Note to the masses: if you visit Mark, do not leave with him. He will likely tell you that he can, but that is not true. This note is necessary for one good reason: Mark escaped. He’s been hankering to get out, as you can imagine, and even tried using the magic acronym “AMA” to set him free, but the social worker has been helping me keep him put. He’s still recovering from a very significant surgery, and he still has a lot going on medically other than that. He isn’t making a lot of sense these days. He told me about a wonderful lunch he had in the dining hall with a new resident. “I told her about the library and the swimming pools and picnics we have here!” he enthusiastically recalled.

Mark gets daily speech, PT and OT. His next round of chemo is Sept 11, 12, and 13. One major struggle is that while the facility will transport him, he can’t navigate the hospital alone. He can’t find his way to a doctor’s office or recall why he’s there. I’m back to school, and I am balancing working with arranging for someone to be with Mark at every appointment. And there are a lot of appointments. In addition to chemo, in the “neuro” alone prefix, he’s got neurosurgery, neurology, and neuropsychology appointments. He has opthalmology and ENT to follow up with. He needs to meet with the radiation oncologist. They told me he should really check in with his PCP, too. He’s getting a little sick of all of it.

We knew Mark was a flight risk. That’s why he was given an ankle monitor when he arrived at skilled nursing. The ankle monitor is designed to set off an alarm if Mark passes the threshold of the front door.

All went fine, until the woman who’s ALWAYS at the front desk in on the daylight shift went on vacation. Mark looks more like a regular visitor than a typical resident there. He’s tall enough that you can’t easily see his surgical scar on the top of his head. The average age in skilled nursing appears to be about 80, so at 56 he doesn’t remotely fit the profile of a skilled living resident. He wears regular street clothes, and he isn’t using an ambulatory assistance device, relying on the walls when he needs to steady himself. So one day when Mark followed a group of visitors out the front door after figuring out how to remove his ankle monitor, the woman at the front desk didn’t even look up.

I was at work when I got a call from his friend, who had gone to visit Mark that day. “Um, I’ve got Mark at the house. Should I stay with him?” “YOU WHAT?” I yelled into the phone. The friend sounded nervous, “I found him at the end of the parking lot when I showed up to visit, and he said he was waiting for a ride home. I brought him home.” “HE HAD BRAIN SURGERY! HE CAN’T COME HOME!” I said, adding a few choice curse words. “TAKE HIM BACK!” “Um, okay,” I could practically hear the sweat begin to cover his brow. “Okay, let me try to get him back in the car.” I hung up and called the facility. “MY HUSBAND ESCAPED. SOMEONE LET HIM OUT!” I yelled at the front desk lady. She put me through to the supervisor, who anxiously told me the friend should bring Mark back. Um, yeah. I gave him the friend’s phone number and he said he’d call as soon as they got back. I waited. And waited. Thirty minutes later, the call came that he had been returned, safe and sound.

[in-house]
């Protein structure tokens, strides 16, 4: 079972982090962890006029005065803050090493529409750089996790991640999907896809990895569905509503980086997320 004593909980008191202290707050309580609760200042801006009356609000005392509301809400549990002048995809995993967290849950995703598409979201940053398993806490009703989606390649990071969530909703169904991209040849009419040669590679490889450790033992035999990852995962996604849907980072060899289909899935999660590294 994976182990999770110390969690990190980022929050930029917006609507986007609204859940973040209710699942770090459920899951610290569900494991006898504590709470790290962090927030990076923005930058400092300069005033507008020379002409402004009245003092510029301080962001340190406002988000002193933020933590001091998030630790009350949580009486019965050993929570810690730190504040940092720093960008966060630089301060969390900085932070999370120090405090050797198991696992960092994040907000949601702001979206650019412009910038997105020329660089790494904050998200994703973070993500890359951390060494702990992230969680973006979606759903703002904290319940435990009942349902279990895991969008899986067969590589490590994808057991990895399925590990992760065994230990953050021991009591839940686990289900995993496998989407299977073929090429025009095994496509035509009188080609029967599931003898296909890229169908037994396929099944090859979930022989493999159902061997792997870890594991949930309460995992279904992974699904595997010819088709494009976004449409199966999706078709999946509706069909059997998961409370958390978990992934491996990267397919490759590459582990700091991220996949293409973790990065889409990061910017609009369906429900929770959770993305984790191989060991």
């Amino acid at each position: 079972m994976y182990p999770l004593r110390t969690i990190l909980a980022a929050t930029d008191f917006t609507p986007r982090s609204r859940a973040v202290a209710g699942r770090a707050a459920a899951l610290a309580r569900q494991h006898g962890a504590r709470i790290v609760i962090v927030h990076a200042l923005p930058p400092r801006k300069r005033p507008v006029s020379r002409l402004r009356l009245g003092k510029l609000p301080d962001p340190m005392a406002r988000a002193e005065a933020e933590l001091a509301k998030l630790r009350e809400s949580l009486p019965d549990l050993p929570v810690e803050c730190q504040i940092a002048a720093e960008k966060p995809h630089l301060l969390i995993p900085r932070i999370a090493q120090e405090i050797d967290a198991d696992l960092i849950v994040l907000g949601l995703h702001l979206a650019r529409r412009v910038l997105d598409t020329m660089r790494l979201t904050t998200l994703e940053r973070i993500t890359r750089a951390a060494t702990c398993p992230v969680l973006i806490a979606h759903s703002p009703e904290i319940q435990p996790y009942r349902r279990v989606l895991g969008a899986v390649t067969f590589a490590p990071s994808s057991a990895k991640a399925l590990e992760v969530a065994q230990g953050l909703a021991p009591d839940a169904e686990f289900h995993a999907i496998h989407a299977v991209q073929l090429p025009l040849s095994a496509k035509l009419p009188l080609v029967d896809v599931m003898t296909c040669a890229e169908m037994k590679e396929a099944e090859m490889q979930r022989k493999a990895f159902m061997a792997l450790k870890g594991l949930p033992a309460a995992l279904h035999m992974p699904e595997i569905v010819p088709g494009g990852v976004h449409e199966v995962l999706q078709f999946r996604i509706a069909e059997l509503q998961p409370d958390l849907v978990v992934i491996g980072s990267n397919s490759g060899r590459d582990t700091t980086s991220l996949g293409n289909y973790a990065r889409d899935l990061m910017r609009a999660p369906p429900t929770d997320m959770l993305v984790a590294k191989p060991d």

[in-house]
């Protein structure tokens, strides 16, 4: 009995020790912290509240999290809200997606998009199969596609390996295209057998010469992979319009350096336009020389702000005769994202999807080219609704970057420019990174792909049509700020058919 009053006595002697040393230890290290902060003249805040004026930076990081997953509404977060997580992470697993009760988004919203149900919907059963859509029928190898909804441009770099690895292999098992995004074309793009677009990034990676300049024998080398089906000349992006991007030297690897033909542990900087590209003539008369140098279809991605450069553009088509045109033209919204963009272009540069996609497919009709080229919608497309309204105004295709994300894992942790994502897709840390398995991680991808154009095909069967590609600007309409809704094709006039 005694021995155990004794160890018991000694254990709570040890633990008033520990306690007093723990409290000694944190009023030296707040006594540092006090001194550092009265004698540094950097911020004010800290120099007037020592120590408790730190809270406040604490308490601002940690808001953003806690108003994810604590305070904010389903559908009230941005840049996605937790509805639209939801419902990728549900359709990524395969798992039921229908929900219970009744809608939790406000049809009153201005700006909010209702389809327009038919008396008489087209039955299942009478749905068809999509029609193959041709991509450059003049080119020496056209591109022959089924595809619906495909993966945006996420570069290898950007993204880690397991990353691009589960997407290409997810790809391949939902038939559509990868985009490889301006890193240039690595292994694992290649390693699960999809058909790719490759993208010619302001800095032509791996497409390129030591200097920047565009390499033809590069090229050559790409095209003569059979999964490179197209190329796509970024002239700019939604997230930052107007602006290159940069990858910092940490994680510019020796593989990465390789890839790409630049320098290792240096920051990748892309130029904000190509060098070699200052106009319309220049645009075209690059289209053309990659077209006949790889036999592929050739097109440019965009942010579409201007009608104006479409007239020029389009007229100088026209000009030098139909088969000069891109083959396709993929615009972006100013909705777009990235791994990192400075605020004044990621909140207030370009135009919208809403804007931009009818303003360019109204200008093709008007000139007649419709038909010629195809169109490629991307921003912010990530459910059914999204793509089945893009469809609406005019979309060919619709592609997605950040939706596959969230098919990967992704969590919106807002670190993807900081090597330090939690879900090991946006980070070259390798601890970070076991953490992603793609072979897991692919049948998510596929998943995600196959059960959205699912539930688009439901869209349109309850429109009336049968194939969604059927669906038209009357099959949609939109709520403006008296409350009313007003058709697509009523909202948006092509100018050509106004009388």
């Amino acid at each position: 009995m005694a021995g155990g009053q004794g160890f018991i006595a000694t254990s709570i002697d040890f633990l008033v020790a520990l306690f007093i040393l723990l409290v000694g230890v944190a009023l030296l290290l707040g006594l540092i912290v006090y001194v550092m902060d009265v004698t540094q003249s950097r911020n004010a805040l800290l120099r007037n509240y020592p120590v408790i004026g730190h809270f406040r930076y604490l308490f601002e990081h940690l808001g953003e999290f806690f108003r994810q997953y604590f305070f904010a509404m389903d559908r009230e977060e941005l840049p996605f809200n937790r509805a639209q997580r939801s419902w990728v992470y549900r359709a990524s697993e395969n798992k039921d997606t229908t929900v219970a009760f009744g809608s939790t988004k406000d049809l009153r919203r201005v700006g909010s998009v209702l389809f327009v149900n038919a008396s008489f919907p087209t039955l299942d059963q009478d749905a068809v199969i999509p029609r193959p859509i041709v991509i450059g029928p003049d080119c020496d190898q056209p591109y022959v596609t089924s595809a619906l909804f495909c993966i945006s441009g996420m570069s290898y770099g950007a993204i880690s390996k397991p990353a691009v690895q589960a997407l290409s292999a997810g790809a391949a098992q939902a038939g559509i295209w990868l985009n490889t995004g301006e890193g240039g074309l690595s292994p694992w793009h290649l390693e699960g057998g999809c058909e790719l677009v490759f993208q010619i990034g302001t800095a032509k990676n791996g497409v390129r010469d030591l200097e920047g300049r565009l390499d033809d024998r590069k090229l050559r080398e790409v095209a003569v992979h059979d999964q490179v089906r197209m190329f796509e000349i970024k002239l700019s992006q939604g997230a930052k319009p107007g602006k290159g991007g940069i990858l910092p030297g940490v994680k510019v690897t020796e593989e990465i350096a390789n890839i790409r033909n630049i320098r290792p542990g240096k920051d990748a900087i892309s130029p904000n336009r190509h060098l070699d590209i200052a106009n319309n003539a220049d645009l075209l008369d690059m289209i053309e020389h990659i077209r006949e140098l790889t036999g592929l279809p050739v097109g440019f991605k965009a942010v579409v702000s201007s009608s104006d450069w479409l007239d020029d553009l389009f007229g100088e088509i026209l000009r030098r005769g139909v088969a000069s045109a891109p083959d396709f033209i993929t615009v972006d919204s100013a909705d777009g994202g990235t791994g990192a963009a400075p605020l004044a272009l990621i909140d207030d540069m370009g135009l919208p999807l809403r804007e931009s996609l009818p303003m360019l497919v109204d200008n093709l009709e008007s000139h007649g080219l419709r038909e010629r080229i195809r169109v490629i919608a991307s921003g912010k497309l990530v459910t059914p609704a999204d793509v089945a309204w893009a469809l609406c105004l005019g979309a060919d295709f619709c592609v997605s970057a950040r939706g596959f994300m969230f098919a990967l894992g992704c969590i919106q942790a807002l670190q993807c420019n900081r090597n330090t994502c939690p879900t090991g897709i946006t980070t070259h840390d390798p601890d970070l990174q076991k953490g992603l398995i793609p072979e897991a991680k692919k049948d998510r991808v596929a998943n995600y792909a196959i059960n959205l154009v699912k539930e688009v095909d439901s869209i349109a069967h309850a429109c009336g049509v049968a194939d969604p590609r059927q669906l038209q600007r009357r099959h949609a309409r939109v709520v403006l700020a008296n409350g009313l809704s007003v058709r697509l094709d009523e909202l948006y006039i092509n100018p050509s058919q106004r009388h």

I had installed a Nest security camera on the house, and I looked at the footage later. I watched Mark’s awkward gate as he approached the front door, the black surgical stitches still arcing across his skull. I watched as two minutes later he left the house and got back into the car with his friend.

I drove the facility to meet with the supervisor. I learned that skilled nursing really doesn’t want to lose your loved one, because they have to report these things to the state. It creates a lot of paperwork and dings their permanent record. Which I was glad to hear. I also learned that they can’t restrain or drug your loved one to keep them in. It creates more of a prison-like situation. Not allowed. The ankle monitor Mark had was the most secure device that was permitted. Short of the dementia unit, they couldn’t lock Mark in.

I toured the dementia unit with the supervisor. If you’ve never toured a dementia unit, you might be — as I was — picturing grandma and grandpa saying silly things and shuffling around. What it looked like was a dismal locked ward with a swarm of wheelchairs loitering around the nurse’s station, some people yelling, many sleeping, and others looking confused or agitated. The smell was strong. The atmosphere was of impending doom. This would not work.

To try harder to keep Mark in, the supervisor put up a “Wanted” style poster at the front desk. A black and white mug shot of Mark looking ancient and exhausted was taped a magic marker headline stating “ELOPEMENT RISK.” The posted a 24/7 sitter in his room.

Later, I asked Mark if he remembered escaping. “Oh yes,” he said calmly. “Why did you do that?” I asked. “I wanted to go home and have a beer,” he said.

That seemed pretty logical to me.